- Try with geometric transformations, photometric transformations, random occlusions (to avoid overfitting), SMOTE, Tomek links (for undersampling majorities), etc.
- Random undersampling may delete relevant features of your dataset. Again, analyze your dataset using KNN and other similar techniques.
- Check this book: H. He and Y. Ma, Imbalanced Learning: Foundations, Algorithms, and Applications, Hoboken, New Jersey: Wiley-IEEE Press, 2013.
I have created a working CNN model in Keras/Tensorflow, and have successfully used the CIFAR-10 & MNIST datasets to test this model. The functioning code as seen below:...
ANSWERAnswered 2021-Dec-16 at 10:18
If the hyperspectral dataset is given to you as a large image with many channels, I suppose that the classification of each pixel should depend on the pixels around it (otherwise I would not format the data as an image, i.e. without grid structure). Given this assumption, breaking up the input picture into 1x1 parts is not a good idea as you are loosing the grid structure.
I further suppose that the order of the channels is arbitrary, which implies that convolution over the channels is probably not meaningful (which you however did not plan to do anyways).
Instead of reformatting the data the way you did, you may want to create a model that takes an image as input and also outputs an "image" containing the classifications for each pixel. I.e. if you have 10 classes and take a (145, 145, 200) image as input, your model would output a (145, 145, 10) image. In that architecture you would not have any fully-connected layers. Your output layer would also be a convolutional layer.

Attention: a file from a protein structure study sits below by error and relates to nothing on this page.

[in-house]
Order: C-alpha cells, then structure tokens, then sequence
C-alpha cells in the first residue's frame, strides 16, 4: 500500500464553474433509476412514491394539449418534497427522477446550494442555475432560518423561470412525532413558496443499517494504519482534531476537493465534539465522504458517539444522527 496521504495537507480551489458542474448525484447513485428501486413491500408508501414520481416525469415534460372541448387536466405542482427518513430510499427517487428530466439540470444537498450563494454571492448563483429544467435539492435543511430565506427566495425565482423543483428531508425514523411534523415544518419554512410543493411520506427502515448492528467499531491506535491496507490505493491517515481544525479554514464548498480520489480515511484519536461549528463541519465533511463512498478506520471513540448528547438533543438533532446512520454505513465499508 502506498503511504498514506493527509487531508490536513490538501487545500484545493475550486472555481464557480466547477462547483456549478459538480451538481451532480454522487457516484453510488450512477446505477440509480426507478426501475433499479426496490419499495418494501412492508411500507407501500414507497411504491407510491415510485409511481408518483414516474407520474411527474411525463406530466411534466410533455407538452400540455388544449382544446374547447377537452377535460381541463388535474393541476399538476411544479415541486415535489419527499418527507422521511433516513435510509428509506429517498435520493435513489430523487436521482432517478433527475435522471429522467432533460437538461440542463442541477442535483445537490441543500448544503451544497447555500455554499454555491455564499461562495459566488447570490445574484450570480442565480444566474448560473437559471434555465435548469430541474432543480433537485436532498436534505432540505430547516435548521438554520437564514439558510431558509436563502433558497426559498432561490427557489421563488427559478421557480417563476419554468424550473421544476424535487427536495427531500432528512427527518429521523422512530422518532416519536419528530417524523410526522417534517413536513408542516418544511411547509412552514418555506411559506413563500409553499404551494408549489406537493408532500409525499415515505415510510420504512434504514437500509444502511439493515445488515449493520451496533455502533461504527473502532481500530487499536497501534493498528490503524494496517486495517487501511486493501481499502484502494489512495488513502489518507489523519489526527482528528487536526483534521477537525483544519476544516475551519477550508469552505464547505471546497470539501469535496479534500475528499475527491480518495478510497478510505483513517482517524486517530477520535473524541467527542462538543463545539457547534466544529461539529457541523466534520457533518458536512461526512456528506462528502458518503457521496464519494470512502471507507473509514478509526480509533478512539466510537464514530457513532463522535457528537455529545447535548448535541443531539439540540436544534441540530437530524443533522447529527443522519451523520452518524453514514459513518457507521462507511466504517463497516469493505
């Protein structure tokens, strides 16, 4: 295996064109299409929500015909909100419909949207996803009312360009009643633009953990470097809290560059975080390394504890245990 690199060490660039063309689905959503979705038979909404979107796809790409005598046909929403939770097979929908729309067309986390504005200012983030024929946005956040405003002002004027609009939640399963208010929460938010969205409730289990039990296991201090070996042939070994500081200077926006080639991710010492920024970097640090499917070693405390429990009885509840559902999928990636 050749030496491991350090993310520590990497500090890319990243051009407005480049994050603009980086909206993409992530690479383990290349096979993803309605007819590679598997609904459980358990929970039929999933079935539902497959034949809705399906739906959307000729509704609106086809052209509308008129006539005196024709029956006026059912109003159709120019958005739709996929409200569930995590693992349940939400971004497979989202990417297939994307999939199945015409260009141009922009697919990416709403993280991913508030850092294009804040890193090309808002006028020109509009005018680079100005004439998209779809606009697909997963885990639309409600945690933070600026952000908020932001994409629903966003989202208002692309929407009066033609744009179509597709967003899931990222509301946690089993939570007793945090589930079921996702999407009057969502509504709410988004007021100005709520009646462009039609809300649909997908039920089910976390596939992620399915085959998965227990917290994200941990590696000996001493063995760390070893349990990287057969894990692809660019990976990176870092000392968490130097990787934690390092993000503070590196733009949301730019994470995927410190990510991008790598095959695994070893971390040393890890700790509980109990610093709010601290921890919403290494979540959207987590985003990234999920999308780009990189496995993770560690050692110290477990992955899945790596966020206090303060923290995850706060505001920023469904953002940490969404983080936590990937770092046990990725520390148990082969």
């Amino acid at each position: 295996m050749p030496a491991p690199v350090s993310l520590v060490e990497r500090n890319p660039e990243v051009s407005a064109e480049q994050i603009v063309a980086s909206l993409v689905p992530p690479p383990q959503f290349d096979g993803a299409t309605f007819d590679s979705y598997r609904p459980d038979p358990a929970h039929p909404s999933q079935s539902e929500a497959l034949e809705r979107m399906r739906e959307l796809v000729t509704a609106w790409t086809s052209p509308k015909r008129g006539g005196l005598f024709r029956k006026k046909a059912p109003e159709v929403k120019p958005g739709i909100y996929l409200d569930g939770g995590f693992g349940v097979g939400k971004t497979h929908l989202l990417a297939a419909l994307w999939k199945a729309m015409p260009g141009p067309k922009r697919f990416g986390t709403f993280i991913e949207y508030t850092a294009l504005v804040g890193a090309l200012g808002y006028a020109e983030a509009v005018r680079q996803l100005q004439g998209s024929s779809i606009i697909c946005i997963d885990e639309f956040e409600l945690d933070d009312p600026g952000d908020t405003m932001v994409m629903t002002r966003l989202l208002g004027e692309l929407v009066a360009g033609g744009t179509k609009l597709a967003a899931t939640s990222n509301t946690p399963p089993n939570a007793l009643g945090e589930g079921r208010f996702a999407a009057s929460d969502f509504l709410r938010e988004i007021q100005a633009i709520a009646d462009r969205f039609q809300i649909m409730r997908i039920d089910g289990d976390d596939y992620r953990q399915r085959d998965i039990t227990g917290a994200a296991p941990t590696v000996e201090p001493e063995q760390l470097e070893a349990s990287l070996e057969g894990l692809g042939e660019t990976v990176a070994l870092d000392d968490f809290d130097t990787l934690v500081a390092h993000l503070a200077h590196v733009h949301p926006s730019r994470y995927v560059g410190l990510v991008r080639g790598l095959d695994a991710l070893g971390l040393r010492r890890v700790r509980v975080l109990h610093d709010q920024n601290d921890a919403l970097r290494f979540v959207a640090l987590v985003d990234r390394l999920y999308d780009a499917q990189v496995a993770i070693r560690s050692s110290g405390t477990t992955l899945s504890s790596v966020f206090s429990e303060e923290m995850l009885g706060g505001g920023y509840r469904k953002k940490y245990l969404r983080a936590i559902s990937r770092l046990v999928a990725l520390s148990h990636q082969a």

That however means that you will not be able to keep your current architecture. That is because the tasks for MNIST/CIFAR10 and your hyperspectral dataset are not the same. For MNIST/CIFAR10 you want to classify an image in it's entirety, while for the other dataset you want to assign a class to each pixel (while most likely also using the pixels around each pixel).
Some further ideas:
- If you want to turn the pixel classification task on the hyperspectral dataset into a classification task for an entire image, maybe you can reformulate that task as "classifying a hyperspectral image as the class of it's center (or top-left, or bottom-right, or (21th, 104th), or whatever) pixel". To obtain the data from your single hyperspectral image, for each pixel, I would shift the image such that the target pixel is at the desired location (e.g. the center). All pixels that "fall off" the border could be inserted at the other side of the image.
- If you want to stick with a pixel classification task but need more data, maybe split up the single hyperspectral image you have into many smaller images (e.g. 10x10x200). You may even want to use images of many different sizes. If you model only has convolution and pooling layers and you make sure to maintain the sizes of the image, that should work out.
arr = np.arange(16).reshape((2, 2, 4)) arr.strides (32, 16, 4)
ANSWERAnswered 2021-Dec-15 at 20:52
In my experience working through the C code is too much work. Simply finding the relevant function(s) is the hardest part.
strides work the same regardless of dimensions or 'transpose'.
Start with something simpler, like a (2,3) array, whose transposed strides will be (8,24). Imagine stepping through the flat [0,1,2...].
Sample array, with 1 byte size so the sequential stride will be just 1